The answer is 'no' for $n=2$ (and hence for all higher $n$). Here is how one can see this.

First, when $n=2$, recall that, by the Gauss Lemma, a metric $g$ in geodesic normal coordinates $(x,y)$ centered on $p$ takes the form
$$
g = \mathrm{d}x^2 + \mathrm{d}y^2
+ h(x,y)\bigl(x\,\mathrm{d}y-y\,\mathrm{d}x)^2,
$$
where the function $h$ is arbitrary, subject to the condition that $(x^2{+}y^2)h(x,y)+1>0$.

Letting $r^2 = x^2 + y^2$ and letting $R$ be the radial vector field $x\,\partial_x + y\,\partial_y$, one computes the formula for the Gauss curvature of $g$ to be
$$
K = -\frac{2(1+r^2h)(RRh) - r^2(Rh)^2+2(5+3r^2h)(Rh) + 8r^2h^2+12h}{4(1+r^2h)^2}.
$$
Thus, in the geodesic disk of radius $\epsilon>0$ about $p$, i.e., where $r^2=x^2 + y^2 \le\epsilon^2$, we can keep $|K|$ as small as we like merely by imposing sufficiently small bounds on $h$, $Rh$ and $RRh$, i.e., $h$ and its first two radial derivatives. More precisely, for any $M>0$, there exists a $\delta>0$ such that, if $|h|$, $|Rh|$ and $|RRh|$ are bounded by $\delta$ when $r\le\epsilon$, then $|K|\le M$ when $r\le \epsilon$.

Let $\rho(r)$ be a smooth function that is identically zero near $r=0$ and $r=\epsilon$ and, say, positive, at $r=\epsilon/2$, but satisfies the condition that, for any constant $\lambda$ with $|\lambda|\le 1$, the function $h(x,y) = \lambda\rho(r)$ yields a $K$ that satisfies the bound $|K|\le 1$.

Let $f(\theta)$ be *any* $2\pi$-periodic smooth function bounded by $1$ and consider the smooth function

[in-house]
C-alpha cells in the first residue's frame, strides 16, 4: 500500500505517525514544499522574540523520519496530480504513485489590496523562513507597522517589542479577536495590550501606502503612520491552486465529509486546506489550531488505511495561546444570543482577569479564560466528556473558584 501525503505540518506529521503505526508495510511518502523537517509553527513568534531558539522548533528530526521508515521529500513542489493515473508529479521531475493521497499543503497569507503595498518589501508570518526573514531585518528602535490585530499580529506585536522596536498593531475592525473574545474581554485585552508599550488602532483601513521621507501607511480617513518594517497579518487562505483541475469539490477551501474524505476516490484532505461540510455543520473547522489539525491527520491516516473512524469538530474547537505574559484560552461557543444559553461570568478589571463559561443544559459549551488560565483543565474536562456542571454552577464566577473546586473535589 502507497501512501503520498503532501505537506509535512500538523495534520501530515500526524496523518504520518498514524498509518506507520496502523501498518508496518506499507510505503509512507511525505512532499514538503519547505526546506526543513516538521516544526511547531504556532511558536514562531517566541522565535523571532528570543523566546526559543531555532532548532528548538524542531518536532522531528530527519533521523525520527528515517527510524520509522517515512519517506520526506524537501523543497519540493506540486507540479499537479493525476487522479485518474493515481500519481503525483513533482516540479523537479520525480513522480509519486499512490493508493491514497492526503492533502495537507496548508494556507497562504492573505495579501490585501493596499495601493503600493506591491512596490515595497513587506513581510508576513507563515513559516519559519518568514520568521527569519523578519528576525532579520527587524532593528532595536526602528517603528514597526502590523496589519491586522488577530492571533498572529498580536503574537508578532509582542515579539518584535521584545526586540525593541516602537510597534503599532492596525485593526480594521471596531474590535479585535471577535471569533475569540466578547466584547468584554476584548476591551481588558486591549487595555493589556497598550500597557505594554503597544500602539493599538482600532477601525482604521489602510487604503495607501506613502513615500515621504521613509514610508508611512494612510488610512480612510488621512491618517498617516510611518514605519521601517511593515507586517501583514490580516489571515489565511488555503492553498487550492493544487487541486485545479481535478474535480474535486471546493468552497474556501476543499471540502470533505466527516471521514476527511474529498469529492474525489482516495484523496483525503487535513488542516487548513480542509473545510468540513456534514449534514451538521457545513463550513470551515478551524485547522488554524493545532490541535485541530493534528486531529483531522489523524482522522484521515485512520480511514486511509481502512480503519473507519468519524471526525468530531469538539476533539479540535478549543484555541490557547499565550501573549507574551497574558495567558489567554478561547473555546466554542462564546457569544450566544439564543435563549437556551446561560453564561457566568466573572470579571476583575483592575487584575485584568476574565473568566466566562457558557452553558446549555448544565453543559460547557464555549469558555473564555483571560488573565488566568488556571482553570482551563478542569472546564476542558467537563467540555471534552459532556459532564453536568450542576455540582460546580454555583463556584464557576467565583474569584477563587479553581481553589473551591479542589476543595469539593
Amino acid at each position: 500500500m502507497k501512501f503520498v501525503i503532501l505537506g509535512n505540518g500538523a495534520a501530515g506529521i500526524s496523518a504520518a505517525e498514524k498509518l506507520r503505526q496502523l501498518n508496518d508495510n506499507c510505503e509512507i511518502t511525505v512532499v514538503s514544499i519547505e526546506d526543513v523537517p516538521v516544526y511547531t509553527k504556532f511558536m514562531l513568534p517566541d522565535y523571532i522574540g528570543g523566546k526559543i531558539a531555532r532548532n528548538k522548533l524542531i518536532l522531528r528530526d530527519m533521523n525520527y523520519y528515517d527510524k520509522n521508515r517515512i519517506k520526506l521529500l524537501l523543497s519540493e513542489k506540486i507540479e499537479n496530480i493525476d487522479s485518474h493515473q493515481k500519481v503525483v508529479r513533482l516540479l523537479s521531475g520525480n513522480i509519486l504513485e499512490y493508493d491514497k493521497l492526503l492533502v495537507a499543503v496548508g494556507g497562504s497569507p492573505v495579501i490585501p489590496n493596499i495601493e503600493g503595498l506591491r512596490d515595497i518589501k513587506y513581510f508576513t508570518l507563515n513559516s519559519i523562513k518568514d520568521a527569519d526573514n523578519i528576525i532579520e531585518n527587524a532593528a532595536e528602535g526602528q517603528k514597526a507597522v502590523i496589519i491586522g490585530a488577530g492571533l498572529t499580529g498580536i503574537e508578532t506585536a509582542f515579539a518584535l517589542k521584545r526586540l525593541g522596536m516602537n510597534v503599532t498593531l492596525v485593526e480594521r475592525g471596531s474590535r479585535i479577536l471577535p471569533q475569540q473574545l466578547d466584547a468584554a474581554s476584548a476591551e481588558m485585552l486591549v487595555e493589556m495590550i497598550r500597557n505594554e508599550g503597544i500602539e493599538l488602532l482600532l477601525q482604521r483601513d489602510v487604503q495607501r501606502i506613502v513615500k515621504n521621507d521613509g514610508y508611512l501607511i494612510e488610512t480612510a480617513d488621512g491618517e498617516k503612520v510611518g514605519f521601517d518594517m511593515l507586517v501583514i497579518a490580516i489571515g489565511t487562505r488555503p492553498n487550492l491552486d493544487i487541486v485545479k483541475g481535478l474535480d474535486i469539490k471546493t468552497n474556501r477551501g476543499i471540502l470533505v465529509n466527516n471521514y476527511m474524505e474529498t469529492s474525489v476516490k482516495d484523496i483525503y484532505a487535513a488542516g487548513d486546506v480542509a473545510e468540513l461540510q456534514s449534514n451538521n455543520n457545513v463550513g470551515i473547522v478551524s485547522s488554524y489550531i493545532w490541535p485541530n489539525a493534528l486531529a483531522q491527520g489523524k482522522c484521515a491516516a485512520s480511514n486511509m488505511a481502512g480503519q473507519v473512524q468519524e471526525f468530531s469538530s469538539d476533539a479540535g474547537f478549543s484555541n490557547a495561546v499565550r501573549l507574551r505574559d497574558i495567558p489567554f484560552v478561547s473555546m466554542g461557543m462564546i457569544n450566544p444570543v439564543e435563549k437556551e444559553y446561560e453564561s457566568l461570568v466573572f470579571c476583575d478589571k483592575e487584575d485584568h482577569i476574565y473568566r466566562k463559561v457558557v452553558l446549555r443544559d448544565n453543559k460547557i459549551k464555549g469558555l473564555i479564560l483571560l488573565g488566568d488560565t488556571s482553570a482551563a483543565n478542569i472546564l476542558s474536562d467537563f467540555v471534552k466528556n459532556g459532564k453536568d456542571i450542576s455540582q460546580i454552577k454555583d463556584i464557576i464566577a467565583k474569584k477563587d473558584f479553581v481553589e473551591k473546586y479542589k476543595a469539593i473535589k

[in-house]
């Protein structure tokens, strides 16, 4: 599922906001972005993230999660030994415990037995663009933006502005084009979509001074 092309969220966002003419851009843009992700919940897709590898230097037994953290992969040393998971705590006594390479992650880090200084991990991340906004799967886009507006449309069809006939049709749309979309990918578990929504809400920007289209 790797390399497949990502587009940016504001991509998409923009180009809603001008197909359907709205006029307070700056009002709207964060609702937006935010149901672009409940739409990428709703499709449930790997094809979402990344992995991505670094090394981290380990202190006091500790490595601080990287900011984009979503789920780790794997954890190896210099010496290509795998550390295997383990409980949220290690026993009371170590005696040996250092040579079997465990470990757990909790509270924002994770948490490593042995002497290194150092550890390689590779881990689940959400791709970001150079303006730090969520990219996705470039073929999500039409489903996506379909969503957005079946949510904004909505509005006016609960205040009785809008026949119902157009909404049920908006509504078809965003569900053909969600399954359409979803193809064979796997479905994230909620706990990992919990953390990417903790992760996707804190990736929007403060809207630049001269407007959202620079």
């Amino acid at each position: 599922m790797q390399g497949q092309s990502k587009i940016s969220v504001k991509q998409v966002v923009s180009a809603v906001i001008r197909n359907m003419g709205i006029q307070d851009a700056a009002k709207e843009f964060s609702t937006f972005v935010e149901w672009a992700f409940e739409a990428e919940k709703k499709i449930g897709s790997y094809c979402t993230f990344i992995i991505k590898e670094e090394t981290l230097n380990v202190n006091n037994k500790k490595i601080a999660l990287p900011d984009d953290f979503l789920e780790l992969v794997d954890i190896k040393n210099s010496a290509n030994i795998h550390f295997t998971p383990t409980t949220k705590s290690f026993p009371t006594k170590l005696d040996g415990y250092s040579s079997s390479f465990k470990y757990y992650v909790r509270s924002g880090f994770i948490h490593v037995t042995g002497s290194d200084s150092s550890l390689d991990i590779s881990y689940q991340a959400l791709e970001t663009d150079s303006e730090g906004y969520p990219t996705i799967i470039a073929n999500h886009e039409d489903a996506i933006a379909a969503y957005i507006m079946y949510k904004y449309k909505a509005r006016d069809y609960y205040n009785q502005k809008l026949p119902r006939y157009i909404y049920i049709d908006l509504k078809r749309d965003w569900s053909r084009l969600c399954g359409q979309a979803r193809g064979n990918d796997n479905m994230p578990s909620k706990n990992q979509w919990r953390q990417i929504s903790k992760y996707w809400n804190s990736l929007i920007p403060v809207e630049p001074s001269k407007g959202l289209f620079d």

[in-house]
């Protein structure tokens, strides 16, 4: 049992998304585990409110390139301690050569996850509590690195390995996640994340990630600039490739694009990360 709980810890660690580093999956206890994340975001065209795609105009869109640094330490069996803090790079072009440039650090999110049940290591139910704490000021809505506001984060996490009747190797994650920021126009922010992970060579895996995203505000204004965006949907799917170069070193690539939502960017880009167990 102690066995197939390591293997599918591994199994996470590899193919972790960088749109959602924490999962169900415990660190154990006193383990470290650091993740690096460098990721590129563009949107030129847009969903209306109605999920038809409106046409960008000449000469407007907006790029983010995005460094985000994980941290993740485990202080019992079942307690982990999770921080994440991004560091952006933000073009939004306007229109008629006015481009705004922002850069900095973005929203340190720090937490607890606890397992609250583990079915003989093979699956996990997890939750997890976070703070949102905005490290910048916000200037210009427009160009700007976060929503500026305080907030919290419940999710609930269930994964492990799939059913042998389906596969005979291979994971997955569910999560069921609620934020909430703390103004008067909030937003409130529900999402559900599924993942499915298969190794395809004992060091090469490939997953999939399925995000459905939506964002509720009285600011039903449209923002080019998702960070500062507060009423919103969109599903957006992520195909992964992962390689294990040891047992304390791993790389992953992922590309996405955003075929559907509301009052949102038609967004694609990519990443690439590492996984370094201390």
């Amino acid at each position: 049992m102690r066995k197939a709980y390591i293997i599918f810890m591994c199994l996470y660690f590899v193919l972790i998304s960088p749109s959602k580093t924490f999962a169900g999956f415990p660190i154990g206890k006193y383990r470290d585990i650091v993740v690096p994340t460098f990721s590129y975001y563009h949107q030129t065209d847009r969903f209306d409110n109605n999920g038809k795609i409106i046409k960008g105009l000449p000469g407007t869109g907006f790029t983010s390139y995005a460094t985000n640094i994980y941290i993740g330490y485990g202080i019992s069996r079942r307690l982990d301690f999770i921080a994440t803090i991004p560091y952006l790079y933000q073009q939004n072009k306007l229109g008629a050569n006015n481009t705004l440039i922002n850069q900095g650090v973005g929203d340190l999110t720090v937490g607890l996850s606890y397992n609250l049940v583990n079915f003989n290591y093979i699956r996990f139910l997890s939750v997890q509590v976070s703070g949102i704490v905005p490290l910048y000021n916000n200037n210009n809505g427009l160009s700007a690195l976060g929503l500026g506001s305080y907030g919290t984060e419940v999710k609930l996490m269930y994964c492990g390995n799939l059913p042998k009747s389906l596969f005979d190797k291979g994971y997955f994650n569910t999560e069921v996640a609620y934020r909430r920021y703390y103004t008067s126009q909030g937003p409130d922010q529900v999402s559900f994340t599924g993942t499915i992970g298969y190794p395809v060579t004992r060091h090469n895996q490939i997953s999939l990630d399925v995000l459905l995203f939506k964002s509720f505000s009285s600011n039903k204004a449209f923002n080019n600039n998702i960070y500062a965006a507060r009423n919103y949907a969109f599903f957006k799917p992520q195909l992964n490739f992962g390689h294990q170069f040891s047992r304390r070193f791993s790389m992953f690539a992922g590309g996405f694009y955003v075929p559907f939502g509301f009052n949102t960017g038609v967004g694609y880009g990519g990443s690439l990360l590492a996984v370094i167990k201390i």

$$
h(r\,\cos\theta,r\,\sin\theta) = \rho(r)f(\theta).
$$
Then $h$ and its radial derivatives are bounded in such a way that the Gauss curvature $K$ for the corresponding metric $g$ will be bounded in absolute value by $1$, but the 'angular derivative' of $h$, i.e., $xh_y-yh_x = \rho(r)f'(\theta)$, need not be bounded. In particular, by choosing $f$ appropriately (bounded by $1$ but with very large first derivatives), we can be sure that the coefficients of $g$ in this coordinate system, i.e.,
$$
g_{11} = 1 + y^2\,h(x,y),\qquad g_{12} = -xy\,h(x,y),\qquad g_{22} = 1+x^2\,h(x,y),
$$
while bounded themselves, will have some very large first derivatives when $r = \epsilon/2$. In particular, there is no constant $C>0$ that would bound the first derivatives of these quantities independent of the choice of $f$.

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